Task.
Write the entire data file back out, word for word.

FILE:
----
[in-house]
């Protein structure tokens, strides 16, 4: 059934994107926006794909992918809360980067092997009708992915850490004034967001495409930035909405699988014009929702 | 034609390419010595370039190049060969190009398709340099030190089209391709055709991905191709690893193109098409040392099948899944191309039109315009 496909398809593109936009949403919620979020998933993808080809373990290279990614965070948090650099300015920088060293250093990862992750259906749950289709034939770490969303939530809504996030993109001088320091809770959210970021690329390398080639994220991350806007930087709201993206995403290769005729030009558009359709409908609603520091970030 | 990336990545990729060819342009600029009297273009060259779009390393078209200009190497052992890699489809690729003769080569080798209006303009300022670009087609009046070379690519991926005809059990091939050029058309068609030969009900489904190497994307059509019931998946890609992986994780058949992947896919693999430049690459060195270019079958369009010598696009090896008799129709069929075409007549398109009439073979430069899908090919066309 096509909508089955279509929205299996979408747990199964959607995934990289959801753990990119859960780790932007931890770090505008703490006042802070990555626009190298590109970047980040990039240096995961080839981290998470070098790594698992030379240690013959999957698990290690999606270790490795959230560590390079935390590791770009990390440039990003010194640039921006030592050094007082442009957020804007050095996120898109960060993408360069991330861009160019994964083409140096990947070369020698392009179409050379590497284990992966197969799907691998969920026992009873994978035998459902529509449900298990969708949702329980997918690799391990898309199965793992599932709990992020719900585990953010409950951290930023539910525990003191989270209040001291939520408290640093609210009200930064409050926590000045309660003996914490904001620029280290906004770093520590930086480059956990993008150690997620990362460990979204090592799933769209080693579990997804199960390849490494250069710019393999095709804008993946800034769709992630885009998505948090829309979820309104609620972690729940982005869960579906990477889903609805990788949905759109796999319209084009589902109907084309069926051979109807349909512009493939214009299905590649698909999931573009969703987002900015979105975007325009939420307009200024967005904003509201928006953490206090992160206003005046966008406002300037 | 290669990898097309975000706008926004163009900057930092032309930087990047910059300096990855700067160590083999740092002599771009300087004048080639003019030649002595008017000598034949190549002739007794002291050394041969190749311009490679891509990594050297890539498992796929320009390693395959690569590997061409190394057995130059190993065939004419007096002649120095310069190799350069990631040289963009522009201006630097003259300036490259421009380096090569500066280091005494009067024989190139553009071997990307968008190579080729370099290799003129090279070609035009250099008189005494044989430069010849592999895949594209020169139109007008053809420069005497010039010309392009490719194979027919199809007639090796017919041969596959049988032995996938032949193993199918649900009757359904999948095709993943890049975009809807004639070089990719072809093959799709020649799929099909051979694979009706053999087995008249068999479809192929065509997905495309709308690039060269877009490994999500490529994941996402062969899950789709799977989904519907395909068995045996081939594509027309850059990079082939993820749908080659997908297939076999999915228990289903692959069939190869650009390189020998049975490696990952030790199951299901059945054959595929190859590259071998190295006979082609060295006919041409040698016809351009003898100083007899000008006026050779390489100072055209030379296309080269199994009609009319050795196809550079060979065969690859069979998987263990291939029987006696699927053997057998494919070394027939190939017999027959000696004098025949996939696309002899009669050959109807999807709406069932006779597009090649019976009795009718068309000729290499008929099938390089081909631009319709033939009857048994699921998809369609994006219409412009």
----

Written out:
[in-house]
């Protein structure tokens, strides 16, 4: 059934994107926006794909992918809360980067092997009708992915850490004034967001495409930035909405699988014009929702 | 034609390419010595370039190049060969190009398709340099030190089209391709055709991905191709690893193109098409040392099948899944191309039109315009 496909398809593109936009949403919620979020998933993808080809373990290279990614965070948090650099300015920088060293250093990862992750259906749950289709034939770490969303939530809504996030993109001088320091809770959210970021690329390398080639994220991350806007930087709201993206995403290769005729030009558009359709409908609603520091970030 | 990336990545990729060819342009600029009297273009060259779009390393078209200009190497052992890699489809690729003769080569080798209006303009300022670009087609009046070379690519991926005809059990091939050029058309068609030969009900489904190497994307059509019931998946890609992986994780058949992947896919693999430049690459060195270019079958369009010598696009090896008799129709069929075409007549398109009439073979430069899908090919066309 096509909508089955279509929205299996979408747990199964959607995934990289959801753990990119859960780790932007931890770090505008703490006042802070990555626009190298590109970047980040990039240096995961080839981290998470070098790594698992030379240690013959999957698990290690999606270790490795959230560590390079935390590791770009990390440039990003010194640039921006030592050094007082442009957020804007050095996120898109960060993408360069991330861009160019994964083409140096990947070369020698392009179409050379590497284990992966197969799907691998969920026992009873994978035998459902529509449900298990969708949702329980997918690799391990898309199965793992599932709990992020719900585990953010409950951290930023539910525990003191989270209040001291939520408290640093609210009200930064409050926590000045309660003996914490904001620029280290906004770093520590930086480059956990993008150690997620990362460990979204090592799933769209080693579990997804199960390849490494250069710019393999095709804008993946800034769709992630885009998505948090829309979820309104609620972690729940982005869960579906990477889903609805990788949905759109796999319209084009589902109907084309069926051979109807349909512009493939214009299905590649698909999931573009969703987002900015979105975007325009939420307009200024967005904003509201928006953490206090992160206003005046966008406002300037 | 290669990898097309975000706008926004163009900057930092032309930087990047910059300096990855700067160590083999740092002599771009300087004048080639003019030649002595008017000598034949190549002739007794002291050394041969190749311009490679891509990594050297890539498992796929320009390693395959690569590997061409190394057995130059190993065939004419007096002649120095310069190799350069990631040289963009522009201006630097003259300036490259421009380096090569500066280091005494009067024989190139553009071997990307968008190579080729370099290799003129090279070609035009250099008189005494044989430069010849592999895949594209020169139109007008053809420069005497010039010309392009490719194979027919199809007639090796017919041969596959049988032995996938032949193993199918649900009757359904999948095709993943890049975009809807004639070089990719072809093959799709020649799929099909051979694979009706053999087995008249068999479809192929065509997905495309709308690039060269877009490994999500490529994941996402062969899950789709799977989904519907395909068995045996081939594509027309850059990079082939993820749908080659997908297939076999999915228990289903692959069939190869650009390189020998049975490696990952030790199951299901059945054959595929190859590259071998190295006979082609060295006919041409040698016809351009003898100083007899000008006026050779390489100072055209030379296309080269199994009609009319050795196809550079060979065969690859069979998987263990291939029987006696699927053997057998494919070394027939190939017999027959000696004098025949996939696309002899009669050959109807999807709406069932006779597009090649019976009795009718068309000729290499008929099938390089081909631009319709033939009857048994699921998809369609994006219409412009």